Coming back with my bags, I thought of a few roselle recipes. The usual ones are adding them to dal or to fish curry but then I decided to make chutney. I had bought only 250 grams but the fruit is acidic anything sour does not have any takers in my house. So chutney was the best bet.
Roselle chutney
Roselle fruits
I must confess that I held the fruit in the sunlight and admired that gorgeous colour before clicking the pictures! Then the hard seed pods were removed. In our cuisine the mature seeds are dried and pounded and used as a substitute for fermented fish. According to Wiki, roselle jam differs from other jams in that the pectin is obtained from boiling the interior buds of the roselle flowers. It is thus possible to make roselle jam with just the fruit and sugar.
In our region, the leaves are widely used in cooking. They are also acidic but the sour taste is welcome on our unbearably hot summer days.
250 grams roselle fruit
5 tbs sugar
1" piece ginger, grated
1 medium onion, finely chopped
1 tsp red chilli powder
2 tsp apple cider vinegar
11/2 cups water
A dash of salt
Roselle chutney
Seedpods removed
Remove the red portions/calyces and discard the seedpods.
Wash and put them in a pan along with some water, chopped onions, grated ginger, sugar and salt.
Add the red chilli powder and cook till the liquid is greatly reduced.
When the chutney is almost done, add the vinegar and give it a good stir.
The entire cooking time will be 30-35 minutes. After the seedpods were removed the quantity of the fruit was reduced.
Take it off the heat and let it cool.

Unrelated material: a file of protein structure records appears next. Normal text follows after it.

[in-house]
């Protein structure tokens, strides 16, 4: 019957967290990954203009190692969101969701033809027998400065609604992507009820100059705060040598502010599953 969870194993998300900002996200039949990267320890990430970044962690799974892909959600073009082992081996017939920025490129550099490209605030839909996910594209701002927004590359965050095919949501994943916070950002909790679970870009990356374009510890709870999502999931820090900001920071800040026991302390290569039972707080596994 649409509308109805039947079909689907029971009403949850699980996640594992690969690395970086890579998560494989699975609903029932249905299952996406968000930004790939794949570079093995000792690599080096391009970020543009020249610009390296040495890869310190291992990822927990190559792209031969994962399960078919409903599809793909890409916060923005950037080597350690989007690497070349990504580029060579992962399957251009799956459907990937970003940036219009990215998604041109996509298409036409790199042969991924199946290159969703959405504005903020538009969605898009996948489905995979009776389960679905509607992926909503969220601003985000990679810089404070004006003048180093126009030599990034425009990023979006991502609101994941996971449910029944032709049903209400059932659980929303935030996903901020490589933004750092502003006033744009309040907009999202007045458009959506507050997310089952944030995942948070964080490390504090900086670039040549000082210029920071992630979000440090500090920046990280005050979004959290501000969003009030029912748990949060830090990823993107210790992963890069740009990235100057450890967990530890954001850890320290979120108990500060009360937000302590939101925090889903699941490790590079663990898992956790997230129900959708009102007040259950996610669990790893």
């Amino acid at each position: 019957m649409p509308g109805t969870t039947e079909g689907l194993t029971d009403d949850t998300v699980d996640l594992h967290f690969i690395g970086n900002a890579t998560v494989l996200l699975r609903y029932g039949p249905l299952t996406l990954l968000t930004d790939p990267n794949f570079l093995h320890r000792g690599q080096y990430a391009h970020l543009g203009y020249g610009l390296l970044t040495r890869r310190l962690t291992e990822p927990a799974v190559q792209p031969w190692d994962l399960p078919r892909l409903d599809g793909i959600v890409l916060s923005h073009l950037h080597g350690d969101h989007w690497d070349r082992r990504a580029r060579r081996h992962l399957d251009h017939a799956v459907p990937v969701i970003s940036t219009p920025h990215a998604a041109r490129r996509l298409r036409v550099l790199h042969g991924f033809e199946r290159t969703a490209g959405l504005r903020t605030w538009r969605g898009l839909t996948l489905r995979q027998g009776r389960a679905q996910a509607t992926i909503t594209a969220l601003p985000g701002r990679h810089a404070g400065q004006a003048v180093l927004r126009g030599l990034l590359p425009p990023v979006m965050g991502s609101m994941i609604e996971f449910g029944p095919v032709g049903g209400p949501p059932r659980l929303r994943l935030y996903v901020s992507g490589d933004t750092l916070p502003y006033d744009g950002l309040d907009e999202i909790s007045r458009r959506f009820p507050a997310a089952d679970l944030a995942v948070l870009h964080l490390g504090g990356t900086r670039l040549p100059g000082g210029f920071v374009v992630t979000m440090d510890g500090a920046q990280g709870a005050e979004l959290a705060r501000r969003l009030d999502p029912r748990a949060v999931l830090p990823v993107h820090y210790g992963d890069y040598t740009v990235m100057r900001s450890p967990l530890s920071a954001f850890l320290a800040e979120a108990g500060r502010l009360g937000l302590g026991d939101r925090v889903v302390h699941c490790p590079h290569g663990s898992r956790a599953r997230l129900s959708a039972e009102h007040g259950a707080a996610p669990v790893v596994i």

Store in a clean glass container.
This chutney goes very well with our flatbreads. You can also have it with alu tikkis.
Roselle chutney

I thought a contrast in colours would be nice. The season of roselle is also when the leaves of my jamun tree turn a golden shade of yellow. Not all at once but a few at a time. I placed a spoonful of chutney on a leaf that I plucked from a lower branch. Cheery red on a plate of sunshine!

Tuesday, October 13, 2015

Going Bananas With (Banana) Jam

Whole-wheat banana loaf with banana jam and chocolate
I have a small clump of banana plants in my backyard and last month's harvest was wonderful. There was plenty of sharing with friends and family and with the remaining bananas, I made several bottles of jam. And I have been using the jam in quick breads, muffins, or simply having them out of the jar with a spoonful of the same in mini tart shells. And the flavour in the jam has been enhanced with passing weeks. The cloves, cinnamon and ginger have/and are still slowly working their magic. I've been telling myself that it makes sense to make banana jam.:)
The harvest

This variety is locally known as jahaji kol. Did you know that bananas are the fifth most traded agricultural commodity in the world? That is after cereals, sugar, coffee and cocoa. In India it is the second most important fruit crop in India after mango. Its year-round availability, affordibility, taste, nutritive and medicinal value make it the favourite fruit among all classes of people. Source.
Muffins made with banana jam
These muffins were made for my son's friends at the coaching class he attends.
Mini tart shells to taste the jam
The recipe for the jam is here. Recently when some friends came over they tried the jam by filling these freshly-baked tart shells and they loved the taste!! Apart from these, I have also made banana jam cake with poppy seeds which I carried with me when I went visiting. But yesterday I made a simple loaf with jam and whole-wheat flour.

Whole-wheat banana loaf with chocolate

11/2 cups whole-wheat flour
2/3 cup banana jam
1/2 cup caster sugar
1 tsp vanilla extract
1 tsp instant coffee dissolved in 2 tbs water
2 tbs plain yogurt
100 grams butter, at room temperature+ extra for greasing the tin
2 large eggs
About 80 grams dark chocolate, chopped into small bits
Butter and line the tin with grease-proof paper. I used a 91/2 inch loaf tin.
Sieve the flour and the baking powder.